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I have a list of tuples, each representing a date and an an associated value for that day. For example

team_effort = [('2012-09-10', 27), ('2012-09-11', 28), 
               ('2012-09-12', 28), ('2012-09-13', 31), ('2012-09-14', 31)]

I need to calculate the difference in value between each day, and return a similar list of tuples each with a date and value (0 if the value is the same or has decreased, or the difference if it has increased)

So in this example I want to return

[('2012-09-10', 0), ('2012-09-11', 1), 
 ('2012-09-12', 0), ('2012-09-13', 3), ('2012-09-14', 0)]

The following list comprehension works (in 2.4+)

[(data[0], 0) if i == 0
    else (data[0], data[1] - team_effort[i-1][1]) if data[1] > team_effort[i-1][1]
    else (data[0], 0)
    for i, data in enumerate(team_effort)]

But I think there could be a more elegant solution? Any suggestions?

Note I have to treat effort_data[0] differently, as it will always be zero and if it got to the effort_data[i-1][1] line, it would look at the last item in the list (aka effort_data[-1][1].

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Forgot a '(' on the first item –  Giwrgos Tsopanoglou Aug 13 '13 at 13:06
    
Thanks - fixed :) –  dannymilsom Aug 13 '13 at 13:08
1  
Chained ternary operations are very hard to read and understand. –  msw Aug 13 '13 at 13:11
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6 Answers

This first revision is an attempt to make the logic specification clear.

increases = []
for i, data in enumerate(effort_data):
    if i == 0:
        # can't increase with no prior
        increases.append((data[0], 0))
        continue
    prior_effort = effort_data[i-1][1]
    if data[1] > prior_effort:
        increases.append((data[0], data[1] - prior_effort))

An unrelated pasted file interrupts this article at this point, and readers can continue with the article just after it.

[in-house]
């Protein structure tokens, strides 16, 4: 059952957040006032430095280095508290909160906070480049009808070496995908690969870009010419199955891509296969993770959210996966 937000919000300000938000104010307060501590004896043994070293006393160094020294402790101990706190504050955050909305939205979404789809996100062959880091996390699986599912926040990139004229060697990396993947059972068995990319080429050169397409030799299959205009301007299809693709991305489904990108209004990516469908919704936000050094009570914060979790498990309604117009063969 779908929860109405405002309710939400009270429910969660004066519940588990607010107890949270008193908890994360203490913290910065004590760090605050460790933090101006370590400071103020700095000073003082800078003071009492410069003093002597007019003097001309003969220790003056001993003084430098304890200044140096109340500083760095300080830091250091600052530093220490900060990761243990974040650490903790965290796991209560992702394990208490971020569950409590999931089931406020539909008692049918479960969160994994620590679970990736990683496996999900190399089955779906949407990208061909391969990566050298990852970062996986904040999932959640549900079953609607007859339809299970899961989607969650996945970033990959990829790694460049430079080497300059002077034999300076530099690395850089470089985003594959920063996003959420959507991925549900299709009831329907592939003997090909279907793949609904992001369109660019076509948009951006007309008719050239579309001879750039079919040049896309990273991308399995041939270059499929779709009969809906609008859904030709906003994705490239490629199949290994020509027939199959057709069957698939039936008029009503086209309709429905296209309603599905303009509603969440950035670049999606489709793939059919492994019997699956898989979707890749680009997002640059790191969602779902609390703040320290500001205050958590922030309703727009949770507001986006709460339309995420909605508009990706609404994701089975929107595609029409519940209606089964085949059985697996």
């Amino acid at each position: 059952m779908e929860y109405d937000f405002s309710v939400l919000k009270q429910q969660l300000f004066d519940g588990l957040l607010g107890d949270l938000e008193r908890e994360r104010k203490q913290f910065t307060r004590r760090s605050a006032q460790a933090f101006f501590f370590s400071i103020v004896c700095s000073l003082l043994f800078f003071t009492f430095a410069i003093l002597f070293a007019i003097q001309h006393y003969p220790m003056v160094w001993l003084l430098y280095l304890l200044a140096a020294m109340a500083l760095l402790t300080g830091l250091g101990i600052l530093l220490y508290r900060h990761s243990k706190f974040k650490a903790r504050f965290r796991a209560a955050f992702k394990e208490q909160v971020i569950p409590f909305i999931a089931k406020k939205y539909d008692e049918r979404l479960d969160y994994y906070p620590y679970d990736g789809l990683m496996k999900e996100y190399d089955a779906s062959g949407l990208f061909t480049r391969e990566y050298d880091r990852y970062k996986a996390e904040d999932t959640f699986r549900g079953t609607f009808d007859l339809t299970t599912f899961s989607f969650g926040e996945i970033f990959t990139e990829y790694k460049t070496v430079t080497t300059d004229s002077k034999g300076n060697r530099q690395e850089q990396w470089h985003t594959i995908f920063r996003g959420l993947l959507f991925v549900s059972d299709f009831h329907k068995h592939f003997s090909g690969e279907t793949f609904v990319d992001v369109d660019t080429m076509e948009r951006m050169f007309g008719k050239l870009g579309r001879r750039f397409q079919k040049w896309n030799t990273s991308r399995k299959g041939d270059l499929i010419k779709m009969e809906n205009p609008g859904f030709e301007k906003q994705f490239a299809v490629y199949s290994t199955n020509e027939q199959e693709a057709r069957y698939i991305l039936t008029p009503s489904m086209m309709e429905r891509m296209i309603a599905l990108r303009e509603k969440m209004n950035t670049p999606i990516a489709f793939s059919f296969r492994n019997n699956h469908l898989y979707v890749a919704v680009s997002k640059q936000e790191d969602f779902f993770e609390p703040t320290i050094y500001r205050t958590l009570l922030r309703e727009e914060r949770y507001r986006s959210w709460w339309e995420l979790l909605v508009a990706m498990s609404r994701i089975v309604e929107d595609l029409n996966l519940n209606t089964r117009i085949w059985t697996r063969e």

else:
        increases.append((data[0], 0))

actually, compared with the one-liners others have posted, I'll let this stand. Simple is better than complex. Readability counts.

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team_effort = [('2012-09-10', 27), ('2012-09-11', 28), 
               ('2012-09-12', 28), ('2012-09-13', 31), ('2012-09-14', 31)]

numbers = [b for a,b in team_effort]
#[0] because first item has no previous item to subtract from
differences = [0]+[max(b - a,0) for a,b in zip(numbers,numbers[1:])]
print [(a,c) for ((a,b),c) in zip(team_effort, differences)]
#=> [('2012-09-10', 0), ('2012-09-11', 1), ('2012-09-12', 0), ('2012-09-13', 3), ('2012-09-14', 0)]

You could do this in one line, but I think splitting this out makes it easier to read. This is the one-liner:

[(team_effort[0][0],0)]+[(c, max(d-b,0)) for (a,b),(c,d) in zip(team_effort,team_effort[1:])]
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print (
    [(team_effort[0][0], 0)] +
    [(date[0], max(date[1] - prev_date[1], 0))
        for date, prev_date in zip(team_effort[1:], team_effort[:-1])])
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z = zip(team_effort, team_effort[1:])
[(team_effort[0][0], 0)] +
[(d, v2 - v1 if v2 > v1 else 0) for (_, v1), (d, v2) in z]
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Here you go. I think this is very readable

team_effort = [('2012-09-10', 27), ('2012-09-11', 28), ('2012-09-12', 28), ('2012-09-13', 31), ('2012-09-14', 31)]

result = []
result.append(( team_effort[0][0], 0) )
for i in range(1, len(team_effort)):

    last_value = team_effort[i-1][1]
    current_value = team_effort[i][1]
    if current_value > last_value:
        result.append(( team_effort[i][0] , current_value - last_value) )
    else:
        result.append(( team_effort[i][0] , 0) )

print result
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Whilst this is very readable, it's not very Pythonic, a list comprehension would definitely be better –  Ian Clark Aug 13 '13 at 13:41
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You can simplifiy it using enumerate and a special condition for the first element:

l = team_effort
[(j[0],0) if i==0 else (j[0],max(0,l[i][1]-l[i-1][1])) for i,j in enumerate(l)]

If it is the first item (i==0) it will add (date,0).

For the next items it will compare the difference i with i-1 and use it only if it is higher than zero, through the max() function.

#[('2012-09-10', 0),
# ('2012-09-11', 1),
# ('2012-09-12', 0),
# ('2012-09-13', 3),
# ('2012-09-14', 0)]
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Note OP asked for list of tuples, this is a list of lists. –  Ian Clark Aug 13 '13 at 13:30
1  
thank you! I've updated that! –  Saullo Castro Aug 13 '13 at 13:32
    
-1 for being very cryptic –  Marcin Aug 13 '13 at 14:01
    
@Marcin added more description! Thank you for the feedback! –  Saullo Castro Aug 13 '13 at 14:07
    
@SaulloCastro The code itself is cryptic. Imagine coming across this in a module written by someone else - you'd want to pull a pencil out and create a diagram, or translate to an explicit loop. –  Marcin Aug 13 '13 at 14:17
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